In the wake of the terrorist attacks on September 11, 2001, Congress passed the Patriot Act, a law that expanded the government's powers of surveillance and intelligence-gathering. While Sen. Ron Wyden voted for the Act in 2001, he has since changed his mind. In 2006, Sen. Wyden was one of the few lawmakers who voted against the Act's reauthorization.
In 2011, Sen. Wyden spoke against the Act on the Senate floor, saying, "The Patriot Act was passed a decade ago during a period of understandable fear, understandable fear having suffered in our nation the greatest terrorist attack in our history." Wyden continued, "Now is the time to revisit this, revisit it and ensure that a better job is done of striking that balance between fighting terror and protecting individual liberty."
After many months of bureaucratic wrangling, Sen. Wyden has been granted permission to share some information about secret intelligence gathering under the Obama Administration. According to the Senator, the National Security Agency under President Obama has violated the Fourth Amendment ban on unreasonable search and seizure.
"In effect, [this entails] searching through a pile of communications that are collected without a warrant to deliberately search for the phone calls or emails of specific Americans," Wyden says. "I understand that that may sometimes happen by accident, but I don't think the government should be doing this on purpose without getting a warrant or emergency authorization on the American that they are looking for. That's what I'm concerned about."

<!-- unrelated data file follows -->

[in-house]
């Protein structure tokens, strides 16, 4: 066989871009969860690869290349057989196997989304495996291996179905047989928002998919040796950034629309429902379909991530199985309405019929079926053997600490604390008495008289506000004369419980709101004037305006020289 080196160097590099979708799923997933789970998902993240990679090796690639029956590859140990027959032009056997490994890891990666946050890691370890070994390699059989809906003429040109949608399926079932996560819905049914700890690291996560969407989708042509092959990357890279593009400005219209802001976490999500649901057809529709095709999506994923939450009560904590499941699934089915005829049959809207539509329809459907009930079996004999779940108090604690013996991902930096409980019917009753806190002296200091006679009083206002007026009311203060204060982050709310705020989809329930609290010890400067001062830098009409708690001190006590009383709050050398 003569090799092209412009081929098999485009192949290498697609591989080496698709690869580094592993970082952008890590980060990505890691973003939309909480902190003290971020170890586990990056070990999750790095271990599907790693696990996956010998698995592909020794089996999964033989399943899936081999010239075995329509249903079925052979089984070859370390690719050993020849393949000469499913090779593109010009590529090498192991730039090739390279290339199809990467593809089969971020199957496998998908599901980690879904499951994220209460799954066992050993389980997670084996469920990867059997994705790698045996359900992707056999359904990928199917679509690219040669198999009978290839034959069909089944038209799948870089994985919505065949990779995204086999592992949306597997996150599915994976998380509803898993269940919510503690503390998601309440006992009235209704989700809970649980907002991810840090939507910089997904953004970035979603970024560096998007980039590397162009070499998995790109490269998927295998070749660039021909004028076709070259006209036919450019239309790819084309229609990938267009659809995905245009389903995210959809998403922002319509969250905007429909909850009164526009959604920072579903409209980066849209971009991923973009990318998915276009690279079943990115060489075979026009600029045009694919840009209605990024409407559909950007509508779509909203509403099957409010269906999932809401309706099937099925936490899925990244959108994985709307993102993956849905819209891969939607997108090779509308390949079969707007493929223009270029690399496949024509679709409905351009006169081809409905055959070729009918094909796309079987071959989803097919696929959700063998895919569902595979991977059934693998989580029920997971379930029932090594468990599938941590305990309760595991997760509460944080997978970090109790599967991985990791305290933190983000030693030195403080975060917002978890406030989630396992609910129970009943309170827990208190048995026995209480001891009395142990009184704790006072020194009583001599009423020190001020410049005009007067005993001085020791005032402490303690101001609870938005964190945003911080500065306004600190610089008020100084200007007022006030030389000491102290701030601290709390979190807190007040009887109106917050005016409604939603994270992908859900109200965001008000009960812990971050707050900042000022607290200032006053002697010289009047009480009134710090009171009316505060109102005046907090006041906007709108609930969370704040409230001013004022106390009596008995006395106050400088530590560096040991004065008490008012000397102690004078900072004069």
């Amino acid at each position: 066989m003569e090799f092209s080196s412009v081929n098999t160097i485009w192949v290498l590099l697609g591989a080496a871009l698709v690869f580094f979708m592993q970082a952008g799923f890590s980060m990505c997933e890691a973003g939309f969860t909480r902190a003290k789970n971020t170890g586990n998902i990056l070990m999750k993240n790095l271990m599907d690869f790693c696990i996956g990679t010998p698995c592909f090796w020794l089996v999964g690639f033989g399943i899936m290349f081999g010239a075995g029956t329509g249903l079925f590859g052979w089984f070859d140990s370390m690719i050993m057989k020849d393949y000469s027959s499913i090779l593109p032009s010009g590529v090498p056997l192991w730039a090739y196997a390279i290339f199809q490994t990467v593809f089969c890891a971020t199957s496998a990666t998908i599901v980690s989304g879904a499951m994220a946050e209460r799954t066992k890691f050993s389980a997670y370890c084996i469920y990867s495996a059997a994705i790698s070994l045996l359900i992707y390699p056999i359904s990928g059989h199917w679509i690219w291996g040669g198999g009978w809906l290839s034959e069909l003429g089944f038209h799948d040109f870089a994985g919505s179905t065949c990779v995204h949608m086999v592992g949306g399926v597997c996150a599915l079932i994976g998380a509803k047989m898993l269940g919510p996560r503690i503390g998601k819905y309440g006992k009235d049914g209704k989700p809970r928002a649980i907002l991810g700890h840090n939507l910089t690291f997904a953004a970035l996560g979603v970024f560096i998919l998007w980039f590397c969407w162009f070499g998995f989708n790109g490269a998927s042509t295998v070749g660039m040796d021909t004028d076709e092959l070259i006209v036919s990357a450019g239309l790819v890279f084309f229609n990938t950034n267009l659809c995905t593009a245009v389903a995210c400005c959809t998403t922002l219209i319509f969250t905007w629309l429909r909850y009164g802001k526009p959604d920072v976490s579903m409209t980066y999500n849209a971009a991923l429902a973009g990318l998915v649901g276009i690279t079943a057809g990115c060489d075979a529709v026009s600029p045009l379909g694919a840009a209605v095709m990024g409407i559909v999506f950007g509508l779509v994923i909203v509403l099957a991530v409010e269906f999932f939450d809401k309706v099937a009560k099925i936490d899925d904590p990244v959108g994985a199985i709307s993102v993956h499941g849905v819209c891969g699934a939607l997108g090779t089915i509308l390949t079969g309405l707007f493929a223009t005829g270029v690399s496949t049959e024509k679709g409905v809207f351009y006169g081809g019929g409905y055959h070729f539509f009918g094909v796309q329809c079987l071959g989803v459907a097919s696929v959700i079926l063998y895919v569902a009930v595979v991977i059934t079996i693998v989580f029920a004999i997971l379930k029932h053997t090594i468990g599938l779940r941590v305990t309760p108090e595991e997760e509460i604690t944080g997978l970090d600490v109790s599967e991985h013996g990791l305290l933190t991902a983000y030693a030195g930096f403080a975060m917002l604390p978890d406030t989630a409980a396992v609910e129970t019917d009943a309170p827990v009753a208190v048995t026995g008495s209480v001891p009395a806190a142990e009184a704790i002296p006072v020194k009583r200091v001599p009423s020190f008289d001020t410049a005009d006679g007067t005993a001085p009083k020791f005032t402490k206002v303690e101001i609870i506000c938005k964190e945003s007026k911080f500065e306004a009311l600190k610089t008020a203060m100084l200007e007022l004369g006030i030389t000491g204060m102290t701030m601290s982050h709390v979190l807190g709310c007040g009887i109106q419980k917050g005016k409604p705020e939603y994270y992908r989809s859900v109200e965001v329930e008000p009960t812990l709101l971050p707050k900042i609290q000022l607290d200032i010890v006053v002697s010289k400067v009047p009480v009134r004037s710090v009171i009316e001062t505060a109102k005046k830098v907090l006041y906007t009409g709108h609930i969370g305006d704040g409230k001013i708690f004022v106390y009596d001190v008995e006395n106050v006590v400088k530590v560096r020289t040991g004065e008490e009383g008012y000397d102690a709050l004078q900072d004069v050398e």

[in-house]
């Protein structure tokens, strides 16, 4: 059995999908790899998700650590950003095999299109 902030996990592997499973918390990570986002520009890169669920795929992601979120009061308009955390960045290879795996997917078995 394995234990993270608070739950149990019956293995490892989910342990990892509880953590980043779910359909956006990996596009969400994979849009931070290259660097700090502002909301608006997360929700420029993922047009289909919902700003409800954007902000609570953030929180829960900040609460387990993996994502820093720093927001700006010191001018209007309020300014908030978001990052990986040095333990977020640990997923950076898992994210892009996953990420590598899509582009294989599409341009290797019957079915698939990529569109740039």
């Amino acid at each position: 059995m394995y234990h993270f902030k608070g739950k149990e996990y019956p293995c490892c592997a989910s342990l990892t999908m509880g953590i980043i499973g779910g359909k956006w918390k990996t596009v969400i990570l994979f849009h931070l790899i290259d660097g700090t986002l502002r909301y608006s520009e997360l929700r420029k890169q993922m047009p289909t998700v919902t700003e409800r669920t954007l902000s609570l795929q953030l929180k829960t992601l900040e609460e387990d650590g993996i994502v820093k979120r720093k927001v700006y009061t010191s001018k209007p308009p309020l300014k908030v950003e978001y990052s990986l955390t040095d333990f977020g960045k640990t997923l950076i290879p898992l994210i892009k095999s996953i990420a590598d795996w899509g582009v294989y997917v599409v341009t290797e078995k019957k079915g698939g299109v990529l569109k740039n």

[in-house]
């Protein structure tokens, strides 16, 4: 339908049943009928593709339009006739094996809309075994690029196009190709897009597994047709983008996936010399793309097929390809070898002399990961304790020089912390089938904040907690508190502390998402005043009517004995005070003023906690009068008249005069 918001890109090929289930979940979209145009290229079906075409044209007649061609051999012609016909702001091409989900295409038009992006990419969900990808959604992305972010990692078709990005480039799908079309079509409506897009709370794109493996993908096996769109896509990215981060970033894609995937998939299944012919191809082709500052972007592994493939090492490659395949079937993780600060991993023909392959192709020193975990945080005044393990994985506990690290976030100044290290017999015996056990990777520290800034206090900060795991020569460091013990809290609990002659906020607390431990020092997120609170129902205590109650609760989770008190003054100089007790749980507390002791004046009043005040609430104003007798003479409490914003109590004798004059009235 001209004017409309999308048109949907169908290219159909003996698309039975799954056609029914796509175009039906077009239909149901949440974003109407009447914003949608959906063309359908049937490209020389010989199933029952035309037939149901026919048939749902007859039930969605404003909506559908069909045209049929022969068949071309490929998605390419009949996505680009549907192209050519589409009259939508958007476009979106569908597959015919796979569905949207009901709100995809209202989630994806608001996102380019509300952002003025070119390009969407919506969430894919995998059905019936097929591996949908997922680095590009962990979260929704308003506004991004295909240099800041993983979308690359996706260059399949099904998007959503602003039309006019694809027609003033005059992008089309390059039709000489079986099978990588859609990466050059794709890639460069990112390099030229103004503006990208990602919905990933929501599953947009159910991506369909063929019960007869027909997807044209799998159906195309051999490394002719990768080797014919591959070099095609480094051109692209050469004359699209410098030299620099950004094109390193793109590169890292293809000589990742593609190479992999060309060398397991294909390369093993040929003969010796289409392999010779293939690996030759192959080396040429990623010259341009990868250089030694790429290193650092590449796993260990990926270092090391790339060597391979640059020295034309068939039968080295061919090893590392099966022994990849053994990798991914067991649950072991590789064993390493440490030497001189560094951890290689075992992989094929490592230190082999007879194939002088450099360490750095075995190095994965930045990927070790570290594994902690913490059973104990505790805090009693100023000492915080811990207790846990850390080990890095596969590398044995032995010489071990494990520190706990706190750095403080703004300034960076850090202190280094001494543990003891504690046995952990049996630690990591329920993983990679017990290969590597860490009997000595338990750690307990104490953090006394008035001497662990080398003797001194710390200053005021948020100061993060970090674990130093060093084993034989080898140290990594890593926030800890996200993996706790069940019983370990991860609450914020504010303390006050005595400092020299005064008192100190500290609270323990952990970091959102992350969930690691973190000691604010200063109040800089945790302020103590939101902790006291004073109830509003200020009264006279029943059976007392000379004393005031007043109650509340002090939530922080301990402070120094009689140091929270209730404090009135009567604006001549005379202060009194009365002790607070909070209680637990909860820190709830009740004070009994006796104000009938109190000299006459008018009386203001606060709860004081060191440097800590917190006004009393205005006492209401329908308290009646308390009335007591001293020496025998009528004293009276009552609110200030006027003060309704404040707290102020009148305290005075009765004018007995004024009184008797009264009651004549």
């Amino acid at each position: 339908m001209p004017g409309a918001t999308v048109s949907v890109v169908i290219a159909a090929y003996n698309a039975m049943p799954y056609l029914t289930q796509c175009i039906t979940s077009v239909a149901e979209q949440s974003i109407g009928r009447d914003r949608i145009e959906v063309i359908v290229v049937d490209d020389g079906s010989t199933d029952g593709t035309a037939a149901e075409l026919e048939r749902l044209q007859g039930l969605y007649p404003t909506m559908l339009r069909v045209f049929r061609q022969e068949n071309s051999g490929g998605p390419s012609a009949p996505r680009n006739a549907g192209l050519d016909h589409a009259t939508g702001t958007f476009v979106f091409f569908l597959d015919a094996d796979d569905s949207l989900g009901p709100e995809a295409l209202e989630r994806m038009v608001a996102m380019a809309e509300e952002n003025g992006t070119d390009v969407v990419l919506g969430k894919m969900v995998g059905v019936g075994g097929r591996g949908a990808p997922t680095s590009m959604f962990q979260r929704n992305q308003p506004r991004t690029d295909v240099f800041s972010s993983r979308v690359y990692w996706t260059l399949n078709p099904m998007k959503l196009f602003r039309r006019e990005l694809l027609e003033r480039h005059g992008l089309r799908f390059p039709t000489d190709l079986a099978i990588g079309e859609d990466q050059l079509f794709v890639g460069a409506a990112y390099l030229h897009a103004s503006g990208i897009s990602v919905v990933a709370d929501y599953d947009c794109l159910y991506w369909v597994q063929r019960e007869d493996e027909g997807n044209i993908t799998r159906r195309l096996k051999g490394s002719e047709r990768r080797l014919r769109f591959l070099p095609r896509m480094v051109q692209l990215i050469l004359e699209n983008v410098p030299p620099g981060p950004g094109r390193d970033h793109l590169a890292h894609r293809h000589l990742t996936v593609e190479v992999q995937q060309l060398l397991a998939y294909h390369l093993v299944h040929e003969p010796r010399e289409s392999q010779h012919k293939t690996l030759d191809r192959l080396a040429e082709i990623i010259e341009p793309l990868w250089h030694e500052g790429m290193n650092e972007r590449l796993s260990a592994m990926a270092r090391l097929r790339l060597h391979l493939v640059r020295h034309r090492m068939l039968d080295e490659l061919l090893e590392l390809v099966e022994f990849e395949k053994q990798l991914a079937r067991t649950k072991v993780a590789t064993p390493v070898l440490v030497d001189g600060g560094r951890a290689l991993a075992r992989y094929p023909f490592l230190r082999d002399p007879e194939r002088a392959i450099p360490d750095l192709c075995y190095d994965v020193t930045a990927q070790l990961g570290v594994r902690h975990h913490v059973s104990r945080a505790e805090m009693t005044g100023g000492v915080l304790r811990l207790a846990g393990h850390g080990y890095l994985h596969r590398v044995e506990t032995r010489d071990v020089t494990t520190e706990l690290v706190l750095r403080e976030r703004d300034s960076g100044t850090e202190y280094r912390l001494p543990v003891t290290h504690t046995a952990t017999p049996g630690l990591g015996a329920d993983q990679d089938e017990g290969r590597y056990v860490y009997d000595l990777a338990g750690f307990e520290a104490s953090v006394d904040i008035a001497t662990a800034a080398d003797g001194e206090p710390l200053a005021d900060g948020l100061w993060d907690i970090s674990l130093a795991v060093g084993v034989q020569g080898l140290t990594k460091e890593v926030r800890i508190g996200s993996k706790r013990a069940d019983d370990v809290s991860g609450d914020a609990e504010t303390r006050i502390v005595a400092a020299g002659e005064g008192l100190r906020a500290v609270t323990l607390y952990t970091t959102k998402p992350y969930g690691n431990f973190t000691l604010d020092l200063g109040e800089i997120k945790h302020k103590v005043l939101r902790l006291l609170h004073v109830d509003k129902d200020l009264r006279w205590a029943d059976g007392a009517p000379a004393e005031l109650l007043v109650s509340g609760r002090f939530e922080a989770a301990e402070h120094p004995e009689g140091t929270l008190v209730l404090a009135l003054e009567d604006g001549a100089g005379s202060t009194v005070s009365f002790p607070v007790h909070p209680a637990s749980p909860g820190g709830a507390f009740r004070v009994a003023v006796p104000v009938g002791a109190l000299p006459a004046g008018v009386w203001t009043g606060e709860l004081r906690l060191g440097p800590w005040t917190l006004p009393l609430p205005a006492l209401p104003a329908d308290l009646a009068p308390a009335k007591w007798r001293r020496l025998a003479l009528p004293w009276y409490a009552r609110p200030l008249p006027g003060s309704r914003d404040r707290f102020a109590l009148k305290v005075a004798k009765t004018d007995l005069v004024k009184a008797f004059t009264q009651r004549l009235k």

"Of course, the government has not admitted whether backdoor searches have actually been conducted or not. There is a loophole in the law, and that's what I want to close." What really concerns Wyden is that the executive branch's interpretation of the Patriot Act may differ considerably from how the public believes the law to work.
"What I believe the American people need to know is that very often, the laws that they read when they go online, they believe that that public law is actually how the law is being interpreted, I am of the view that that's not the case," Wyden says. "There is a significant gap between what the public believes the stated law is and the secret interpretation that is been made by the executive branch."
The Senator calls the balance between national security and civil rights a "teeter-totter." "I think that when you have the government acknowledging in a declassified context that there has been a violation of 4th Amendment privacy protections, that's an indication that the constitutional teeter-totter is out of whack," he says.